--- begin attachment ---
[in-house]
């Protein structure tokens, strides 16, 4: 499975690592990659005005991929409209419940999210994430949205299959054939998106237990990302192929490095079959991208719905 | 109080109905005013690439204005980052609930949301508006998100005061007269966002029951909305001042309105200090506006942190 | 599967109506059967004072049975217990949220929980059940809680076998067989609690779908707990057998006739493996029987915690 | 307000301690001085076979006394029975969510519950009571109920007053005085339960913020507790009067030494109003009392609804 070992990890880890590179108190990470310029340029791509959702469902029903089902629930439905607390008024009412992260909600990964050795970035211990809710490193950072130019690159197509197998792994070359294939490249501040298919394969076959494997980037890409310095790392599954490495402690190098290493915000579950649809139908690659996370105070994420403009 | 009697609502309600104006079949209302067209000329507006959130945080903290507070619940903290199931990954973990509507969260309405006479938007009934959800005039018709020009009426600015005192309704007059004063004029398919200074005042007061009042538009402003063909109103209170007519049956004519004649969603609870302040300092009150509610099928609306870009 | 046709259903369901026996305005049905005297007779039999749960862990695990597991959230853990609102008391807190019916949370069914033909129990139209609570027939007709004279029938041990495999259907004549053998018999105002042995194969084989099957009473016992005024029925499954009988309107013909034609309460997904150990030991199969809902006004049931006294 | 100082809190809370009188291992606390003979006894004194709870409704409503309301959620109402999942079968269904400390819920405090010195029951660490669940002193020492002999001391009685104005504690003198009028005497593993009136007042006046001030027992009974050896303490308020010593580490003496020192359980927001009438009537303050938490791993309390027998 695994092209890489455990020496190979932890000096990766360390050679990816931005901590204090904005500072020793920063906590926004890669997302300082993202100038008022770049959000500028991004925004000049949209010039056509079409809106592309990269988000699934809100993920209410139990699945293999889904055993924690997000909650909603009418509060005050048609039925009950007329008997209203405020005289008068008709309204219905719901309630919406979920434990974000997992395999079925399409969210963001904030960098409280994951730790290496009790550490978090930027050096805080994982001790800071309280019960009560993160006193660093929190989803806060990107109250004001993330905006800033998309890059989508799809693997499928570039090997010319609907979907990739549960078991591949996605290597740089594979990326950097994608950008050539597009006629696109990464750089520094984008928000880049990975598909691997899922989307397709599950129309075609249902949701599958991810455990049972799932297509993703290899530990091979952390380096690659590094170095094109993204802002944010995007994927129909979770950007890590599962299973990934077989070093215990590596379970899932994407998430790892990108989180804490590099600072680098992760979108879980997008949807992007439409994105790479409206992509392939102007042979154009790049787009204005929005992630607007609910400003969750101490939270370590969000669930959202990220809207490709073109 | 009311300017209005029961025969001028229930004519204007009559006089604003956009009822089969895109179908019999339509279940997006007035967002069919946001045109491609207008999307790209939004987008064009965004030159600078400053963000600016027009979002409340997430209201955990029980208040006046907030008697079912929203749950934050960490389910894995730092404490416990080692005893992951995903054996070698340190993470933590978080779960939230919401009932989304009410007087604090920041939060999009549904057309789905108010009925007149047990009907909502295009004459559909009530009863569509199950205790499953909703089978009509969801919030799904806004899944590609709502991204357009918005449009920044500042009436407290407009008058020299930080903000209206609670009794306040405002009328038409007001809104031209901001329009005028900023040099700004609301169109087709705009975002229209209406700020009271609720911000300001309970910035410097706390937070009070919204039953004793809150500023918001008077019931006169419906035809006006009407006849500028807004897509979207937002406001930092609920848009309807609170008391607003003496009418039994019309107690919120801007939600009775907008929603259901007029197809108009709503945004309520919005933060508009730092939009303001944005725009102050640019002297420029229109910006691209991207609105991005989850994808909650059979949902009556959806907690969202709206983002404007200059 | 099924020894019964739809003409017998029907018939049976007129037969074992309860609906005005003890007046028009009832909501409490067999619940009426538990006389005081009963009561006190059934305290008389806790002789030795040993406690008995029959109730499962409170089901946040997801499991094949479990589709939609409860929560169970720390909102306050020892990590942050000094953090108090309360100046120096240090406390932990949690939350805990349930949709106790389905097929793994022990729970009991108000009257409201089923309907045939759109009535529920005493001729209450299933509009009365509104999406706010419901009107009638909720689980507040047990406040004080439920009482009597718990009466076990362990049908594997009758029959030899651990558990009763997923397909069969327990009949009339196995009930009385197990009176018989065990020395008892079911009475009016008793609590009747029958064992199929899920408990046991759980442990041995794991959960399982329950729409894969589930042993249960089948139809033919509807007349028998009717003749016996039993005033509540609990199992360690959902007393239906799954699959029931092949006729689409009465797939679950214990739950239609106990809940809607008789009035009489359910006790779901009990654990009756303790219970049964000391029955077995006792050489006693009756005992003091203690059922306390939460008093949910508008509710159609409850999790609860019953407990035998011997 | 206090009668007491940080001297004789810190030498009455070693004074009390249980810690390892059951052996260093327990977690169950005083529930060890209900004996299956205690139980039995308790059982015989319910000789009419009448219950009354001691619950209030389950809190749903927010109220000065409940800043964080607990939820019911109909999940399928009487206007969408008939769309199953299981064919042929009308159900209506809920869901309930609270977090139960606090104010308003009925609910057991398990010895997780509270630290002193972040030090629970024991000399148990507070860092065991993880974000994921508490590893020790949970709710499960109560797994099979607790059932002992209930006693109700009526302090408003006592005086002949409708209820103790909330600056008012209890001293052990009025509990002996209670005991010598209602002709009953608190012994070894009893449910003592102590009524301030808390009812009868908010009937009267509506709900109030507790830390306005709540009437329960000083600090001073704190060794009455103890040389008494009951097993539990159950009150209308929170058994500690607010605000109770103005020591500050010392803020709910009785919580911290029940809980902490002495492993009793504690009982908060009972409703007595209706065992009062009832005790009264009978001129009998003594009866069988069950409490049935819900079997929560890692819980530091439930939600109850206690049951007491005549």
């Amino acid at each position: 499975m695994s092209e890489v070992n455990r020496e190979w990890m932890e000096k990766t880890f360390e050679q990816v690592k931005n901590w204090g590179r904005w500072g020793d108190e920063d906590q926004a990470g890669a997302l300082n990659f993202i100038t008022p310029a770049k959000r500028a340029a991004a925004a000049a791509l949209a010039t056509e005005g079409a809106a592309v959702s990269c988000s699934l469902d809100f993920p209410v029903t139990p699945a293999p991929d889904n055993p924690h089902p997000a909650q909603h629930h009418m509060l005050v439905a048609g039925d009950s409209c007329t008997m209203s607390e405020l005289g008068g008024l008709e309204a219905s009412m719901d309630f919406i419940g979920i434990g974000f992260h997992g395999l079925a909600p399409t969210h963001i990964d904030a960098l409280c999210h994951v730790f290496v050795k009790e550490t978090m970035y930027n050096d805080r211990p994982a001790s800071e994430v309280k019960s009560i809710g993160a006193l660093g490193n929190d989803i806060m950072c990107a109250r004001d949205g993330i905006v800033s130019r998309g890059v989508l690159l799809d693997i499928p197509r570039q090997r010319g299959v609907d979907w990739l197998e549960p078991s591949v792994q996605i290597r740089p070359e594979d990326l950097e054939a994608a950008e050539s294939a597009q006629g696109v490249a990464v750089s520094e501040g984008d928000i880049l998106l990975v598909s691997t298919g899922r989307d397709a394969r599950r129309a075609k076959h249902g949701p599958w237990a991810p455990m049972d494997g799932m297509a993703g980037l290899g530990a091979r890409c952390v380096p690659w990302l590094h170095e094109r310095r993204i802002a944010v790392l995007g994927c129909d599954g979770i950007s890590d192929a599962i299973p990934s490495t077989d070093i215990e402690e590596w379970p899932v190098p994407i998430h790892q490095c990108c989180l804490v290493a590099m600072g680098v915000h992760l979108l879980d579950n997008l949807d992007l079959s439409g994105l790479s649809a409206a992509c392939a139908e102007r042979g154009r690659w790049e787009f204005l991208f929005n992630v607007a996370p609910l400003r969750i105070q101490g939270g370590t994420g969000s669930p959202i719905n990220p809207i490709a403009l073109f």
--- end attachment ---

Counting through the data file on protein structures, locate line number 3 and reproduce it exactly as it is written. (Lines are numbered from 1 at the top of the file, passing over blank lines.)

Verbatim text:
């Amino acid at each position: 499975m695994s092209e890489v070992n455990r020496e190979w990890m932890e000096k990766t880890f360390e050679q990816v690592k931005n901590w204090g590179r904005w500072g020793d108190e920063d906590q926004a990470g890669a997302l300082n990659f993202i100038t008022p310029a770049k959000r500028a340029a991004a925004a000049a791509l949209a010039t056509e005005g079409a809106a592309v959702s990269c988000s699934l469902d809100f993920p209410v029903t139990p699945a293999p991929d889904n055993p924690h089902p997000a909650q909603h629930h009418m509060l005050v439905a048609g039925d009950s409209c007329t008997m209203s607390e405020l005289g008068g008024l008709e309204a219905s009412m719901d309630f919406i419940g979920i434990g974000f992260h997992g395999l079925a909600p399409t969210h963001i990964d904030a960098l409280c999210h994951v730790f290496v050795k009790e550490t978090m970035y930027n050096d805080r211990p994982a001790s800071e994430v309280k019960s009560i809710g993160a006193l660093g490193n929190d989803i806060m950072c990107a109250r004001d949205g993330i905006v800033s130019r998309g890059v989508l690159l799809d693997i499928p197509r570039q090997r010319g299959v609907d979907w990739l197998e549960p078991s591949v792994q996605i290597r740089p070359e594979d990326l950097e054939a994608a950008e050539s294939a597009q006629g696109v490249a990464v750089s520094e501040g984008d928000i880049l998106l990975v598909s691997t298919g899922r989307d397709a394969r599950r129309a075609k076959h249902g949701p599958w237990a991810p455990m049972d494997g799932m297509a993703g980037l290899g530990a091979r890409c952390v380096p690659w990302l590094h170095e094109r310095r993204i802002a944010v790392l995007g994927c129909d599954g979770i950007s890590d192929a599962i299973p990934s490495t077989d070093i215990e402690e590596w379970p899932v190098p994407i998430h790892q490095c990108c989180l804490v290493a590099m600072g680098v915000h992760l979108l879980d579950n997008l949807d992007l079959s439409g994105l790479s649809a409206a992509c392939a139908e102007r042979g154009r690659w790049e787009f204005l991208f929005n992630v607007a996370p609910l400003r969750i105070q101490g939270g370590t994420g969000s669930p959202i719905n990220p809207i490709a403009l073109f």